Source: THINK Neurology for Kids
What is Autism?
Autism Spectrum Disorder (ASD) is a neurodevelopmental condition characterized by challenges with social skills, speech/nonverbal communication, and restrictive/repetitive behaviors. The Centers for Disease Control (CDC) declared that in the United States, 1 in 54 children have Autism. ASD is a lifelong condition and is normally diagnosed at age 2 or 3; however, signs of Autism can be detected as early as 18 months. It is important to understand that there is no one type of Autism, but many subtypes. These subtypes are most likely influenced by a combination of genetic and environmental factors. Additionally, Autism is a spectrum disorder, meaning each person with Autism has a distinct set of strengths and challenges. Because every individual has a different type of Autism, it is hard to find a “cure-all” for the condition. Instead, we should focus our efforts to help individuals navigate Autism challenges; so that living with Autism can be a bit more manageable.
Current interventions for ASD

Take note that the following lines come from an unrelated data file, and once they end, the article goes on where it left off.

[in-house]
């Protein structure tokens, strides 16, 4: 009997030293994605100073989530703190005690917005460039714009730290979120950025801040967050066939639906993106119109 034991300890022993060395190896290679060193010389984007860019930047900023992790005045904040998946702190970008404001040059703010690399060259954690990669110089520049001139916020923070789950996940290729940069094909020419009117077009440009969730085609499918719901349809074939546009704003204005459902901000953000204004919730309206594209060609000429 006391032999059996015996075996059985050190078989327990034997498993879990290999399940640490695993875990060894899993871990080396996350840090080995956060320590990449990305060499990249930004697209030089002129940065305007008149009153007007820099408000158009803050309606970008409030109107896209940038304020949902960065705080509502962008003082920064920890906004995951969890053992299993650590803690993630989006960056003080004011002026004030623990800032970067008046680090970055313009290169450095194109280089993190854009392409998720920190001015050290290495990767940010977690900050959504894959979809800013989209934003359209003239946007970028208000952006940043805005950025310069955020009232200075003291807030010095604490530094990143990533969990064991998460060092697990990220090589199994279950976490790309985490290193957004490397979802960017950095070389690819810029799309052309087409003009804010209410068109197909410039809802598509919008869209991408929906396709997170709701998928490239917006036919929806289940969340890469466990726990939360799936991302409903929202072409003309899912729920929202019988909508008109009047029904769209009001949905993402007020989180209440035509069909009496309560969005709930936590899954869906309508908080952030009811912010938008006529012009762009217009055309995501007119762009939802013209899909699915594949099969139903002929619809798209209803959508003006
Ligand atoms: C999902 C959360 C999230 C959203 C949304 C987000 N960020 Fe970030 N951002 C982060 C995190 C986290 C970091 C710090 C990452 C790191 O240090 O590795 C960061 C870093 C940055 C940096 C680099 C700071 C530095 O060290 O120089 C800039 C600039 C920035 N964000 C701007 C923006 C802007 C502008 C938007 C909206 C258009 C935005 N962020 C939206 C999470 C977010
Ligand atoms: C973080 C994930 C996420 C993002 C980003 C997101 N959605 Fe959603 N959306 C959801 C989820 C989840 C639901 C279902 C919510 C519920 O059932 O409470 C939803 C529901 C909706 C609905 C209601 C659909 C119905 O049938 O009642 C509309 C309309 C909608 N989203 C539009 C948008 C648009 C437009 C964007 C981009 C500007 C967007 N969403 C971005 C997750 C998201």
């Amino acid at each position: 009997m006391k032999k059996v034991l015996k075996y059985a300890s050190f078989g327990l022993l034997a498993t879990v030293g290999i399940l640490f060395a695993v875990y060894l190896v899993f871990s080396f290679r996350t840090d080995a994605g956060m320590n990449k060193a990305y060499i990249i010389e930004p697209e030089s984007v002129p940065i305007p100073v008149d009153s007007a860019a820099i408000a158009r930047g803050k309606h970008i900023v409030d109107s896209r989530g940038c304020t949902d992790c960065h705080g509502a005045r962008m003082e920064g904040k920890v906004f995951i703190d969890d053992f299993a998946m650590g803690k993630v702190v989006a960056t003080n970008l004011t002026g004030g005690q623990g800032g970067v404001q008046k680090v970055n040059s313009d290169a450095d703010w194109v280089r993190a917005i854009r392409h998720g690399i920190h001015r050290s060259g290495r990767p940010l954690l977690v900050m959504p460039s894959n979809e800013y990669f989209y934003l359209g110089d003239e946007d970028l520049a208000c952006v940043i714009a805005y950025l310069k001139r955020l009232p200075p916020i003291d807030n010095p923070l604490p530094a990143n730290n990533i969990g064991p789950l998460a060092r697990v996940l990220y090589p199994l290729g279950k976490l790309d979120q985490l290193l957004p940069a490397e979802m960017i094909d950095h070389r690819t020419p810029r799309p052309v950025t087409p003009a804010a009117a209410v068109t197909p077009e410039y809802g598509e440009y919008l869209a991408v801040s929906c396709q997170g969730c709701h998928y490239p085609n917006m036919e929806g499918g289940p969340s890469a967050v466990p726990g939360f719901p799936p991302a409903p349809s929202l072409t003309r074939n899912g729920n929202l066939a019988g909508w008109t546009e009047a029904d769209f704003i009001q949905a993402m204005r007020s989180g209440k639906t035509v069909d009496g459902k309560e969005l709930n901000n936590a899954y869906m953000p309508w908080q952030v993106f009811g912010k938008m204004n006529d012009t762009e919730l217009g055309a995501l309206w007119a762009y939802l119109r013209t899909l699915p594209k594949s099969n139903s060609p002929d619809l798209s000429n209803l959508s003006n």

As mentioned above; because there is no “cure-all” to Autism, there are three categories of therapeutic intervention that can help children with ASD. These three intervention categories target the three common conditions ASD presents. The first category is pure behavioral methods. This approach allows for an Autism specialist to do a comprehensive analysis of the child’s behavior. Then, while using positive reinforcement methods the goal is to promote well-adapted behaviors for the child. A common practice of this therapeutic intervention is Applied Behavior Analysis or ABA therapy. The second category is developmental methods. This approach allows for a therapist to understand the child’s interests and follows their initiatives to promote communication using the skills of imitation and synchrony. A common practice of this therapeutic intervention is floor time or the Early Start Denver Model (ESDM). The last category is mixed methods. This approach targets the difficulties experienced in social interaction and communication. In particular, these difficulties are joint attention, imitation, synchrony, emotional sharing, and symbolic play. A common practice of this therapeutic intervention is the Treatment and Education of Autistic and Communication Handicapped Children (TEACCH).